After much personal labour and study, this part of the undertaking was accomplished, and the making of all the machines was commenced. Meanwhile, I sought for quiet, unobtrusive premises, with sufficient land to build a factory and engine-house, and on which there was also a dwelling-house for myself and family: for such premises must not be left unguarded either by day or night. In the quiet suburb of St. Pancras I found just what I wanted, viz., an old-fashioned, unostentatious, but comfortable house, lying some distance back from the high road, and having a large garden in the rear. Such was old "Baxter House," the scene of so many experiments, and the birthplace of several entirely new manufactures.

The ground for the factory having been chosen, and a long lease of the premises obtained, I had next to plan the necessary buildings. One or two cardinal points were first determined. A substantial wall was to separate the engine and boiler-house from the factory proper, into which the engine-driver could have no access or connection whatever, except in so far that the shafting from the 20 horse-power engine passed through a stuffing-box in the wall of separation. Access to the engine-house and coal-store was confined to a back entrance leading into another street.

The factory proper was to have but one external door, opening into a large hall, from which all the other rooms were separated by locked doors; there were no windows, except to this one outer room, all light being obtained by means of double skylights, through which no one could look; and these were further secured by impregnable inside sliding shutters. Adjoining the entrance-hall was a washing and dressing-room, as a change of clothes on going in and coming out was imperative.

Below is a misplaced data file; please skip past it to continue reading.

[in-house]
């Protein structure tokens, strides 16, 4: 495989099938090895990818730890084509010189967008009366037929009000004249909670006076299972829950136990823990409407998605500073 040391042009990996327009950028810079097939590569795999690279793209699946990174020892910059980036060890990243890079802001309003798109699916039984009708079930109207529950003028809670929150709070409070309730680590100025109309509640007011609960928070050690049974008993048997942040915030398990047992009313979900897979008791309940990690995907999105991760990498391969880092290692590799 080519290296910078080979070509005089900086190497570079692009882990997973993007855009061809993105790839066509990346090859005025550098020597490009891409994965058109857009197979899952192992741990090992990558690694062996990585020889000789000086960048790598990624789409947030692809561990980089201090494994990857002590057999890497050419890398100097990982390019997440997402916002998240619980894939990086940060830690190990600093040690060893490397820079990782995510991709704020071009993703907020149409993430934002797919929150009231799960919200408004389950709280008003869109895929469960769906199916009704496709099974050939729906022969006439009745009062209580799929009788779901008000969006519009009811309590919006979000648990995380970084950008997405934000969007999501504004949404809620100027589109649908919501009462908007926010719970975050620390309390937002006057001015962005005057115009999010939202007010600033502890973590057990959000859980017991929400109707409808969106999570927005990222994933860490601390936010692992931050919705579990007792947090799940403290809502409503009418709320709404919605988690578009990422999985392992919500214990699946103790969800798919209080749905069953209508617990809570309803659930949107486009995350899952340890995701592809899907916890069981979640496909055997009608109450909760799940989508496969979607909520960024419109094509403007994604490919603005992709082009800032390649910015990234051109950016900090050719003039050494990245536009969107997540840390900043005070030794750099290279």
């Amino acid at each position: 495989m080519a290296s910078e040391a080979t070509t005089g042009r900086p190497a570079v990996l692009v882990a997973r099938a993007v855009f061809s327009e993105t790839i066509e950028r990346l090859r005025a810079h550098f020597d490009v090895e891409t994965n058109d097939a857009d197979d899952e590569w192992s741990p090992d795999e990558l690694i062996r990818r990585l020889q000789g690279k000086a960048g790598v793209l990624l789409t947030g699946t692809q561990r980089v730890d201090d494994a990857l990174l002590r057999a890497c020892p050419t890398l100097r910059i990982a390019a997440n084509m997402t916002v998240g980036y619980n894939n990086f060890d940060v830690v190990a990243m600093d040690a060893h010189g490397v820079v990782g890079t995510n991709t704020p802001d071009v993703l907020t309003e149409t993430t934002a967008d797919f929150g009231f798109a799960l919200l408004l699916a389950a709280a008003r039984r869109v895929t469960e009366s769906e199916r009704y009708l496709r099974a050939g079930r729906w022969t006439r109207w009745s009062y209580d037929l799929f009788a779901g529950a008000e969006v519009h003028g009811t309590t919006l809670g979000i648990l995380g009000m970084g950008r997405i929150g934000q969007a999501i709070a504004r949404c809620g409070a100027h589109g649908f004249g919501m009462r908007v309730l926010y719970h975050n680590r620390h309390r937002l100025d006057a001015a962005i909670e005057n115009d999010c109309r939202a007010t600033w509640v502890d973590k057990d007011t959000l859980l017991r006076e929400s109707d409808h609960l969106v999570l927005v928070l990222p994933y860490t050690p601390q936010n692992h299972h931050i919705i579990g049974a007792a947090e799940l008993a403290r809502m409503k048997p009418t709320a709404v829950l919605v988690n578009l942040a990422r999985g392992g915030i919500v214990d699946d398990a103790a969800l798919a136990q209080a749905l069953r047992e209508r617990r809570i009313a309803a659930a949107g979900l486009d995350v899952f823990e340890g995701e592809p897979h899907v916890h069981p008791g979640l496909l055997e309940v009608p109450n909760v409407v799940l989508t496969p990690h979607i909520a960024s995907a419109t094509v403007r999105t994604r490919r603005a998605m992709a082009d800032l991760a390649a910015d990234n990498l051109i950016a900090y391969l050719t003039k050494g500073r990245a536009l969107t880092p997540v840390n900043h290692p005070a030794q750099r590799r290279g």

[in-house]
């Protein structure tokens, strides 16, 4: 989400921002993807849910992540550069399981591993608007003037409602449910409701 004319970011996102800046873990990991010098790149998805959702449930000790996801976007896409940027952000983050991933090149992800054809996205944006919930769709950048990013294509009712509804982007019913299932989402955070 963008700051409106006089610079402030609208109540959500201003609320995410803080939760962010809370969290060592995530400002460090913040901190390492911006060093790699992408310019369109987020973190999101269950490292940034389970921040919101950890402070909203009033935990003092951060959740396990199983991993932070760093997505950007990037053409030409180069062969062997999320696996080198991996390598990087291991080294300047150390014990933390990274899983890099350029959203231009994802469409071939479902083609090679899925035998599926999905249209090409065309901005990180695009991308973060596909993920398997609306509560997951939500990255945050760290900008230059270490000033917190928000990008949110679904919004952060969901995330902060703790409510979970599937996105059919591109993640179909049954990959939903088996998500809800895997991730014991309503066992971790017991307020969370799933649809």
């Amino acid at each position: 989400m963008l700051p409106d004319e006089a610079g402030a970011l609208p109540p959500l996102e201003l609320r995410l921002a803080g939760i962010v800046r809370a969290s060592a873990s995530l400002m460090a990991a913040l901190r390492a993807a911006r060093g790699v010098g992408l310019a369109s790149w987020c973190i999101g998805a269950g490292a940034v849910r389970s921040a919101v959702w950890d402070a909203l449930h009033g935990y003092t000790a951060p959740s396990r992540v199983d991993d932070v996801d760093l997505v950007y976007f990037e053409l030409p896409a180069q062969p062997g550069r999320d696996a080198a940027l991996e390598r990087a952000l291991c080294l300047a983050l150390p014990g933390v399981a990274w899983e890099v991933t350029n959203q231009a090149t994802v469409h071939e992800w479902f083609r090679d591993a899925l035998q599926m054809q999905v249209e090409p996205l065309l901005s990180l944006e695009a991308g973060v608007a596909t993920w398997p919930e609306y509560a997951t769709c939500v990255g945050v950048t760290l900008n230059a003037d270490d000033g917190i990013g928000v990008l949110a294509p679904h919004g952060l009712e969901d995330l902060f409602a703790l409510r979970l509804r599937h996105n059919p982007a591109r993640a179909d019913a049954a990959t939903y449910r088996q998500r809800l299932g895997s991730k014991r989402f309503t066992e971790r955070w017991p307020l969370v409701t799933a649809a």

Then came other important provisions rendered necessary by the fact that the machinery was massive and very heavy, and no labourers or other workmen could be admitted to assist in putting it together and erecting it in its destined place. Concrete foundations and iron bed-plates had been put in wherever necessary, with bolts inserted therein corresponding with bolt-holes in the machine framing then being made. Heavy beams were fixed on the walls crossing over the several places where the weighty machines were to be erected, each beam having stout eye-bolts inserted in it for the purpose of attaching a block-and-tackle for hoisting. In order to facilitate the erection of all this machinery by myself and my three unpractised assistants, I had so divided the large frame castings that no single piece would weigh over ten or fifteen hundredweight.